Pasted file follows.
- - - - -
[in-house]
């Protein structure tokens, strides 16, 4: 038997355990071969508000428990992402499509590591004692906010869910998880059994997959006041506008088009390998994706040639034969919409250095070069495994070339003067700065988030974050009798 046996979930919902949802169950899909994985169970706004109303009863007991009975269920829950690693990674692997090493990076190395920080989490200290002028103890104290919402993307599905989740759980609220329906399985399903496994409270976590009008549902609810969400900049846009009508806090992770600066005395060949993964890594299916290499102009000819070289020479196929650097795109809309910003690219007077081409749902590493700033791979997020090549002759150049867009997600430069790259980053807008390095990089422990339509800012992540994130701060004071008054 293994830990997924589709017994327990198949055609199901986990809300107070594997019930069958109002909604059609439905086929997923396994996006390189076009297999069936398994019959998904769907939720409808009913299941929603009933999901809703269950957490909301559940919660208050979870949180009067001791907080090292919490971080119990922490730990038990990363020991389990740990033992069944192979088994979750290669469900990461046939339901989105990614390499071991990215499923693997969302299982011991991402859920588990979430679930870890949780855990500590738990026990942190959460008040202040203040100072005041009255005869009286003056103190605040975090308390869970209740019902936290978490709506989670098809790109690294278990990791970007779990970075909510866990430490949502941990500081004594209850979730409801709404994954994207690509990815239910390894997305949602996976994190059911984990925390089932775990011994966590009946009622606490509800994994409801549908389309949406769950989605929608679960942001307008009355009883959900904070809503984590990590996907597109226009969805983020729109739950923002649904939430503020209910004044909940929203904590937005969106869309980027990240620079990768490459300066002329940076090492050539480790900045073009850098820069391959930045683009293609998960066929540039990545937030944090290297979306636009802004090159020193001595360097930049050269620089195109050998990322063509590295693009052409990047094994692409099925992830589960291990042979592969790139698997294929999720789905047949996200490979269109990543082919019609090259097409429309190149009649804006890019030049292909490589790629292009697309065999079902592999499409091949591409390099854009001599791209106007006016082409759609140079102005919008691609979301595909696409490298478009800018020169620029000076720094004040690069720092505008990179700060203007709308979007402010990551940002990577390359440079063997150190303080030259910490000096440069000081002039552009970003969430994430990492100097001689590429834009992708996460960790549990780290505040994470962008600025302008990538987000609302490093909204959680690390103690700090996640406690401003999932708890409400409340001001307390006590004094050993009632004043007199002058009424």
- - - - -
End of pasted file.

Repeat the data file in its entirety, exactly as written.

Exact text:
[in-house]
């Protein structure tokens, strides 16, 4: 038997355990071969508000428990992402499509590591004692906010869910998880059994997959006041506008088009390998994706040639034969919409250095070069495994070339003067700065988030974050009798 046996979930919902949802169950899909994985169970706004109303009863007991009975269920829950690693990674692997090493990076190395920080989490200290002028103890104290919402993307599905989740759980609220329906399985399903496994409270976590009008549902609810969400900049846009009508806090992770600066005395060949993964890594299916290499102009000819070289020479196929650097795109809309910003690219007077081409749902590493700033791979997020090549002759150049867009997600430069790259980053807008390095990089422990339509800012992540994130701060004071008054 293994830990997924589709017994327990198949055609199901986990809300107070594997019930069958109002909604059609439905086929997923396994996006390189076009297999069936398994019959998904769907939720409808009913299941929603009933999901809703269950957490909301559940919660208050979870949180009067001791907080090292919490971080119990922490730990038990990363020991389990740990033992069944192979088994979750290669469900990461046939339901989105990614390499071991990215499923693997969302299982011991991402859920588990979430679930870890949780855990500590738990026990942190959460008040202040203040100072005041009255005869009286003056103190605040975090308390869970209740019902936290978490709506989670098809790109690294278990990791970007779990970075909510866990430490949502941990500081004594209850979730409801709404994954994207690509990815239910390894997305949602996976994190059911984990925390089932775990011994966590009946009622606490509800994994409801549908389309949406769950989605929608679960942001307008009355009883959900904070809503984590990590996907597109226009969805983020729109739950923002649904939430503020209910004044909940929203904590937005969106869309980027990240620079990768490459300066002329940076090492050539480790900045073009850098820069391959930045683009293609998960066929540039990545937030944090290297979306636009802004090159020193001595360097930049050269620089195109050998990322063509590295693009052409990047094994692409099925992830589960291990042979592969790139698997294929999720789905047949996200490979269109990543082919019609090259097409429309190149009649804006890019030049292909490589790629292009697309065999079902592999499409091949591409390099854009001599791209106007006016082409759609140079102005919008691609979301595909696409490298478009800018020169620029000076720094004040690069720092505008990179700060203007709308979007402010990551940002990577390359440079063997150190303080030259910490000096440069000081002039552009970003969430994430990492100097001689590429834009992708996460960790549990780290505040994470962008600025302008990538987000609302490093909204959680690390103690700090996640406690401003999932708890409400409340001001307390006590004094050993009632004043007199002058009424």